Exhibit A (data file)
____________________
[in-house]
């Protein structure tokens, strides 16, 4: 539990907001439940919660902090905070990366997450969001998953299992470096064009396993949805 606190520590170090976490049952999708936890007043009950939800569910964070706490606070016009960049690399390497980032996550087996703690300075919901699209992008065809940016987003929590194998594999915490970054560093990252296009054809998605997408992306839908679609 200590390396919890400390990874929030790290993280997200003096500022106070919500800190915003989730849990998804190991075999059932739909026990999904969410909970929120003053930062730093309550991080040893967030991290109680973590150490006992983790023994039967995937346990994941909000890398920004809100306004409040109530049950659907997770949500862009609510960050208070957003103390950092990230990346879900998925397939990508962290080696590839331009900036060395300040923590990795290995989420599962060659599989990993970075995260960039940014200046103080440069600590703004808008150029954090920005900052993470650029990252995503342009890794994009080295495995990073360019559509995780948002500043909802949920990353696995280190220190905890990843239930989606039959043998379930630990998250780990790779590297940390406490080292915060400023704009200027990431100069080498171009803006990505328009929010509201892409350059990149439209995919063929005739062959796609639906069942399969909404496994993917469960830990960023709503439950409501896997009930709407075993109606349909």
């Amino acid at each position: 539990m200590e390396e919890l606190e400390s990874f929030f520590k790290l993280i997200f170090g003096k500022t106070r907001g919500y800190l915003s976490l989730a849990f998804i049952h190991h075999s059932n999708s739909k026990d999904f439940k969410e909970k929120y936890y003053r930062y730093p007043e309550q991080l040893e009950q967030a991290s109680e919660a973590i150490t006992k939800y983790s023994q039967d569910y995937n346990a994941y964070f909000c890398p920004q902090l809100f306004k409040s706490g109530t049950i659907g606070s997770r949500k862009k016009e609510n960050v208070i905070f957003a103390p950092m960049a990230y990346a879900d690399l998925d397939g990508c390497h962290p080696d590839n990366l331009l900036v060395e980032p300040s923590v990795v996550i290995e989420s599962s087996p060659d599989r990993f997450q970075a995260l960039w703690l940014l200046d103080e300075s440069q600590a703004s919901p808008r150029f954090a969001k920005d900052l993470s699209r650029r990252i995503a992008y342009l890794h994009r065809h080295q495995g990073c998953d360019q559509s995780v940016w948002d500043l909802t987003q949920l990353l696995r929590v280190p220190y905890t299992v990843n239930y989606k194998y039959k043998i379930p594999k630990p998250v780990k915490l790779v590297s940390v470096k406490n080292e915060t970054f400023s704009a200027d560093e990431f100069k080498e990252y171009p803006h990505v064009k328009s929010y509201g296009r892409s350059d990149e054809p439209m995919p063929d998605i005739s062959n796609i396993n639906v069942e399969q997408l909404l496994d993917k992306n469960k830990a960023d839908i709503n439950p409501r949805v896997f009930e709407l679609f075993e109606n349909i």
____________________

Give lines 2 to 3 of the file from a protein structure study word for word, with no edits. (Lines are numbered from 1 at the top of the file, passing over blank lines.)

């Protein structure tokens, strides 16, 4: 539990907001439940919660902090905070990366997450969001998953299992470096064009396993949805 606190520590170090976490049952999708936890007043009950939800569910964070706490606070016009960049690399390497980032996550087996703690300075919901699209992008065809940016987003929590194998594999915490970054560093990252296009054809998605997408992306839908679609 200590390396919890400390990874929030790290993280997200003096500022106070919500800190915003989730849990998804190991075999059932739909026990999904969410909970929120003053930062730093309550991080040893967030991290109680973590150490006992983790023994039967995937346990994941909000890398920004809100306004409040109530049950659907997770949500862009609510960050208070957003103390950092990230990346879900998925397939990508962290080696590839331009900036060395300040923590990795290995989420599962060659599989990993970075995260960039940014200046103080440069600590703004808008150029954090920005900052993470650029990252995503342009890794994009080295495995990073360019559509995780948002500043909802949920990353696995280190220190905890990843239930989606039959043998379930630990998250780990790779590297940390406490080292915060400023704009200027990431100069080498171009803006990505328009929010509201892409350059990149439209995919063929005739062959796609639906069942399969909404496994993917469960830990960023709503439950409501896997009930709407075993109606349909």
């Amino acid at each position: 539990m200590e390396e919890l606190e400390s990874f929030f520590k790290l993280i997200f170090g003096k500022t106070r907001g919500y800190l915003s976490l989730a849990f998804i049952h190991h075999s059932n999708s739909k026990d999904f439940k969410e909970k929120y936890y003053r930062y730093p007043e309550q991080l040893e009950q967030a991290s109680e919660a973590i150490t006992k939800y983790s023994q039967d569910y995937n346990a994941y964070f909000c890398p920004q902090l809100f306004k409040s706490g109530t049950i659907g606070s997770r949500k862009k016009e609510n960050v208070i905070f957003a103390p950092m960049a990230y990346a879900d690399l998925d397939g990508c390497h962290p080696d590839n990366l331009l900036v060395e980032p300040s923590v990795v996550i290995e989420s599962s087996p060659d599989r990993f997450q970075a995260l960039w703690l940014l200046d103080e300075s440069q600590a703004s919901p808008r150029f954090a969001k920005d900052l993470s699209r650029r990252i995503a992008y342009l890794h994009r065809h080295q495995g990073c998953d360019q559509s995780v940016w948002d500043l909802t987003q949920l990353l696995r929590v280190p220190y905890t299992v990843n239930y989606k194998y039959k043998i379930p594999k630990p998250v780990k915490l790779v590297s940390v470096k406490n080292e915060t970054f400023s704009a200027d560093e990431f100069k080498e990252y171009p803006h990505v064009k328009s929010y509201g296009r892409s350059d990149e054809p439209m995919p063929d998605i005739s062959n796609i396993n639906v069942e399969q997408l909404l496994d993917k992306n469960k830990a960023d839908i709503n439950p409501r949805v896997f009930e709407l679609f075993e109606n349909i």